Palmetto native Joe Hills holds the Arena Football League record for consecutive games with a touchdown reception.
He broke the record in July 2017 with a TD catch in his 79th straight game.
Hills, 30, led the Tampa Bay Storm to Arena Bowl XXX, where they fell to the Philadelphia Soul 44-40 last summer.
But after the Storm announced in December that they were ceasing football operations immediately, Hills’ football future was in doubt.
In early January, Hills signed with the Lakeland-based Florida Tarpons of the American Arena League. The season kicks off in mid-March.
That, along with the XFL’s planned return in 2020 and his advice for high school football recruits with the Feb. 7 National Signing Day approaching, are some of the topics Hills discussed with the Bradenton Herald.
Bradenton Herald: What sold you on signing with the Lakeland Tarpons?
Hills: Two things. I’ve known (assistant) coach Brent Burnside for some time now. I’ve told him, at one point in my career, our paths would cross. He’s always had that team down in Fort Myers, the Tarpons, but they recently relocated to Lakeland. It’s ironic it happened in the same year that we aren’t going to play anymore. It’s kind of almost destined for it to happen. I’ve always told him before I end my career, I’d love to suit up for you. ... And it’s an opportunity to stay close to home.
BH: How do you think this opportunity sets you up for the future, whether that is in the NFL or not?
Hills: I don’t know that part. Like I said, it’s just another opportunity to do the things that I love and that’s play football. If (the NFL) will happen, it will happen. I always train outdoor stuff. I always run my routes outdoors. I never run indoor routes, until it is time. If it happens, it happens. I have no control over that. I hear stories about guys getting picked up off flag football or they go up to a camp and run a good 40 (yard dash). ... That’s not why I play the game of football, to get into the NFL. I play the game because I love it.
BH: What do you think about the XFL coming back in 2020?
Hills: I heard about that league. I don’t know much about it. When that league comes around, I’ll be way old. But I would definitely go out there and run routes if they paid me to.
BH: In addition to football, you’re also a case manager for former Tampa Bay Buccaneers legend Derrick Brooks’ youth charity program. How much do you love that?
Hills: I love talking to kids. I love trying to change lives. That’s what I do in my downtime outside of working out and playing video games. I try to give back to the community. I think kids are the wave of the future, and they need good role models and I take that challenge, with the way the world is going today, try to reach as many kids as I can and go from there.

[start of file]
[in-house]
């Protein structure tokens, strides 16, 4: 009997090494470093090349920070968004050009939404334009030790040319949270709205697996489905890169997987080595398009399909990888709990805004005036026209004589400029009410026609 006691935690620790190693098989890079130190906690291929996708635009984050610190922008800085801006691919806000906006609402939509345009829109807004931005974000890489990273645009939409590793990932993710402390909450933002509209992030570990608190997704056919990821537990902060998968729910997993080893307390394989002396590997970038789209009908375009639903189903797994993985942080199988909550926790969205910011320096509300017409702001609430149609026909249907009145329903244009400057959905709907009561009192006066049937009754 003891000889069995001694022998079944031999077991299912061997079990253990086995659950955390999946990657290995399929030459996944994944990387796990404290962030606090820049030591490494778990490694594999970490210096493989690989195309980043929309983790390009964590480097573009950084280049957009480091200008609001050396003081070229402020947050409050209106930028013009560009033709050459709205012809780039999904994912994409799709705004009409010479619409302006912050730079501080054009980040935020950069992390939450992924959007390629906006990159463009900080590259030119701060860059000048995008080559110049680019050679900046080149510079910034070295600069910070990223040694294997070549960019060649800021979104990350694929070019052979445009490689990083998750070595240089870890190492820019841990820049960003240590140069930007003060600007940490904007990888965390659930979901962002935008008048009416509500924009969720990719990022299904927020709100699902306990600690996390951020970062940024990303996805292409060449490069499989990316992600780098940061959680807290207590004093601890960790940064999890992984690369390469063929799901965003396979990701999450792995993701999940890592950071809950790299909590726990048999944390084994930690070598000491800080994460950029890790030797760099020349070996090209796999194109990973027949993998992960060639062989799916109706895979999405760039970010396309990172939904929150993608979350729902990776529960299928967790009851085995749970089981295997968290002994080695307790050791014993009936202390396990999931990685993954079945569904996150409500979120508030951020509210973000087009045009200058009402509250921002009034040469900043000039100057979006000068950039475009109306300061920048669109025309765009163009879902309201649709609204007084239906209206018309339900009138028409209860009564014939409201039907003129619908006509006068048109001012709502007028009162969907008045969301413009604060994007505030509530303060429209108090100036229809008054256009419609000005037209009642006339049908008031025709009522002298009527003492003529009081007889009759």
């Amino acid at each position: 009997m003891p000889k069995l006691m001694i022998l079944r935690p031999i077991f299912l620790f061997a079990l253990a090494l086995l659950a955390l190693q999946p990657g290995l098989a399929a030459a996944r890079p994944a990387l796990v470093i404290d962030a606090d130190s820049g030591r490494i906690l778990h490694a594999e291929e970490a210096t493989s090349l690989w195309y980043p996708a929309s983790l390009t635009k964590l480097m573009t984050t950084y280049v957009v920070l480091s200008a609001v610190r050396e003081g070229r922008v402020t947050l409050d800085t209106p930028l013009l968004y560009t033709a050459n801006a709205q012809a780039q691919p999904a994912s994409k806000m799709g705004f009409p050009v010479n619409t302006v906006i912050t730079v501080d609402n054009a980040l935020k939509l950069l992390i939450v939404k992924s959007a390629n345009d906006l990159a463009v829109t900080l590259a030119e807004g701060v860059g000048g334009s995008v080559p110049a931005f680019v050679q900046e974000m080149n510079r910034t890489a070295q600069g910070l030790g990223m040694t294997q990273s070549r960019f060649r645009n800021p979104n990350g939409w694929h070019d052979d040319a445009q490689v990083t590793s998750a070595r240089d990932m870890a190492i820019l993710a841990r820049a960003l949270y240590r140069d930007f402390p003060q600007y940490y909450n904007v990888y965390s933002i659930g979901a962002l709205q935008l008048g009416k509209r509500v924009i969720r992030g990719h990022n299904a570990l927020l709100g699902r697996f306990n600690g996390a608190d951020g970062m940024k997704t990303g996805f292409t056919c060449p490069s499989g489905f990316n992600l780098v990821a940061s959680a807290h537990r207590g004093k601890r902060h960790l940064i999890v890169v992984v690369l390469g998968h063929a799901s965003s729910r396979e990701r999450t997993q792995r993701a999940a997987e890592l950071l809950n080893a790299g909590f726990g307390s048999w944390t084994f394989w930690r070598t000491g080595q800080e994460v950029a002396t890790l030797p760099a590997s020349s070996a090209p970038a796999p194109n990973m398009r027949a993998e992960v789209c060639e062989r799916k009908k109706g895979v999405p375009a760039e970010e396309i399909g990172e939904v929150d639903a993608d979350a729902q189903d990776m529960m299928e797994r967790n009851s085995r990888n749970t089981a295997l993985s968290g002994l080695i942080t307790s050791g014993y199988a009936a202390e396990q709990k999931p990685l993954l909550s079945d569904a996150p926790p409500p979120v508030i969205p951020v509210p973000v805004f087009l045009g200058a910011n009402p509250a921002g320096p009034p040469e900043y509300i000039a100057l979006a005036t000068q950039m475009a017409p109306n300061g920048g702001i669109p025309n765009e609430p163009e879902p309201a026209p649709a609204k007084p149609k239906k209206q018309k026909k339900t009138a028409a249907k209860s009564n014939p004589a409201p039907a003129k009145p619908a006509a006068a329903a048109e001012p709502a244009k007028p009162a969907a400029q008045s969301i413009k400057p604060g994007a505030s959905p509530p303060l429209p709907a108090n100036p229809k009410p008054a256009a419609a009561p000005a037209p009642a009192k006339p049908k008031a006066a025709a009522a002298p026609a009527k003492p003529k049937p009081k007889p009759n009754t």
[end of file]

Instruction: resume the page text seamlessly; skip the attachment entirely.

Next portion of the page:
BH: What’s the biggest thing you try to pass down to kids?
Hills: Do what you say you’re going to do. If everybody does what they say they’re going to do, I’ve yet to meet a person truly out to hurt another person. Everything’s always positive. ‘I’d like to go on and be a doctor. I’d like get all A’s. I’d like to not get in trouble in school today.’ And something happens from that statement until it happens, so I try to teach these young men to do what you say you’re going to do. I try to teach young ladies (to) act like a lady and people will treat you like a lady.
BH: How close do you follow your high school alma mater, Palmetto High, and the colleges you went to?
Hills: I definitely stay in touch with my Tigers at Palmetto. I still go back as much as possible to try to reach out to young kids. (Athletic director) Kenny Ansbro is still there. That’s my guy. Coach (Dave) Marino, we go way back. I still keep up with them. South Carolina? Not so much. I don’t really know a lot of people there. But Tennessee State, I definitely still reach out to my old ... coach (Rod) Reed. That’s about it.
BH: With National Signing Day coming soon, what’s your advice for high school football players dealing with the recruiting game?
Hills: I’d say enjoy it. Enjoy every moment of it. I will be up front with them to tell them, ‘These guys are going to be the nicest you’ve ever had before you put your name ... on that document and you’re accepted. It’s a business after that.’ I’d say make the decision wisely. Go where you’re going to start right away or you’re going to win a lot of championships, because it’s a business. It’s a rough road out there once you enter the NCAA. It’s business, so treat it as such. Compete. Live every moment as it’s your last and cherish it.’ The scholarships are year-to-year. I don’t know why they keep saying it’s a full ride, but it’s year-to-year. You have to renew your scholarships every year.